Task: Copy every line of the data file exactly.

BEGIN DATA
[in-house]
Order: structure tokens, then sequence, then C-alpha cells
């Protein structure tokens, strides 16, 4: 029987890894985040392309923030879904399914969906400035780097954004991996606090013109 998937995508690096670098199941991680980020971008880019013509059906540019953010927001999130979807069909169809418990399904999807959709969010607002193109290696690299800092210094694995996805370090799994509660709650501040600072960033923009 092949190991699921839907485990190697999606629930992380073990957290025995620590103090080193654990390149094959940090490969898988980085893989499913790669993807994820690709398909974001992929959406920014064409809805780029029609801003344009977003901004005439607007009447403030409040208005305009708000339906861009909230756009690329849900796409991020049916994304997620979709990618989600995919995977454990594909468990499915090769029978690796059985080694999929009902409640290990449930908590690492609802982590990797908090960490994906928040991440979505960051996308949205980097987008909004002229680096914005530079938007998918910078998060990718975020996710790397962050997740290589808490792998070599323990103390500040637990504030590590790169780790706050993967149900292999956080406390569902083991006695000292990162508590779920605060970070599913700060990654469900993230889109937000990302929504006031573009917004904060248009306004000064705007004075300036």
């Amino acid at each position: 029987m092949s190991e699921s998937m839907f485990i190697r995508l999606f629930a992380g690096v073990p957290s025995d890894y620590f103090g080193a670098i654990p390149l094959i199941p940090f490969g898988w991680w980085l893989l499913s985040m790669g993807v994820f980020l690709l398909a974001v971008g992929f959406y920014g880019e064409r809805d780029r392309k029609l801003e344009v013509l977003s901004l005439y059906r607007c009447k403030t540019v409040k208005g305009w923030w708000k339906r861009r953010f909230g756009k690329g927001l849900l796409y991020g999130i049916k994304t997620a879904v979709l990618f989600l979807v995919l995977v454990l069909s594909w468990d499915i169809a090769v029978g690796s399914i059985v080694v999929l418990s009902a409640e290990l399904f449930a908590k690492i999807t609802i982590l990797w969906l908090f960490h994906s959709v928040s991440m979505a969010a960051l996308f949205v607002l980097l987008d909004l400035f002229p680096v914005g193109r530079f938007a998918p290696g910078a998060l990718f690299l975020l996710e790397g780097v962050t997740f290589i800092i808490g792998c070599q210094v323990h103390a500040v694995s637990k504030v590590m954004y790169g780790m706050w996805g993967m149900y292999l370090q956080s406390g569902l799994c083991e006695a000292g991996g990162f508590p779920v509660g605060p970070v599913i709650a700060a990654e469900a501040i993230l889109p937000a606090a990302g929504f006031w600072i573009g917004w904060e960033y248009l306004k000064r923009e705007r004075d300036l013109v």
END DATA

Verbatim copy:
[in-house]
Order: structure tokens, then sequence, then C-alpha cells
């Protein structure tokens, strides 16, 4: 029987890894985040392309923030879904399914969906400035780097954004991996606090013109 998937995508690096670098199941991680980020971008880019013509059906540019953010927001999130979807069909169809418990399904999807959709969010607002193109290696690299800092210094694995996805370090799994509660709650501040600072960033923009 092949190991699921839907485990190697999606629930992380073990957290025995620590103090080193654990390149094959940090490969898988980085893989499913790669993807994820690709398909974001992929959406920014064409809805780029029609801003344009977003901004005439607007009447403030409040208005305009708000339906861009909230756009690329849900796409991020049916994304997620979709990618989600995919995977454990594909468990499915090769029978690796059985080694999929009902409640290990449930908590690492609802982590990797908090960490994906928040991440979505960051996308949205980097987008909004002229680096914005530079938007998918910078998060990718975020996710790397962050997740290589808490792998070599323990103390500040637990504030590590790169780790706050993967149900292999956080406390569902083991006695000292990162508590779920605060970070599913700060990654469900993230889109937000990302929504006031573009917004904060248009306004000064705007004075300036």
């Amino acid at each position: 029987m092949s190991e699921s998937m839907f485990i190697r995508l999606f629930a992380g690096v073990p957290s025995d890894y620590f103090g080193a670098i654990p390149l094959i199941p940090f490969g898988w991680w980085l893989l499913s985040m790669g993807v994820f980020l690709l398909a974001v971008g992929f959406y920014g880019e064409r809805d780029r392309k029609l801003e344009v013509l977003s901004l005439y059906r607007c009447k403030t540019v409040k208005g305009w923030w708000k339906r861009r953010f909230g756009k690329g927001l849900l796409y991020g999130i049916k994304t997620a879904v979709l990618f989600l979807v995919l995977v454990l069909s594909w468990d499915i169809a090769v029978g690796s399914i059985v080694v999929l418990s009902a409640e290990l399904f449930a908590k690492i999807t609802i982590l990797w969906l908090f960490h994906s959709v928040s991440m979505a969010a960051l996308f949205v607002l980097l987008d909004l400035f002229p680096v914005g193109r530079f938007a998918p290696g910078a998060l990718f690299l975020l996710e790397g780097v962050t997740f290589i800092i808490g792998c070599q210094v323990h103390a500040v694995s637990k504030v590590m954004y790169g780790m706050w996805g993967m149900y292999l370090q956080s406390g569902l799994c083991e006695a000292g991996g990162f508590p779920v509660g605060p970070v599913i709650a700060a990654e469900a501040i993230l889109p937000a606090a990302g929504f006031w600072i573009g917004w904060e960033y248009l306004k000064r923009e705007r004075d300036l013109v």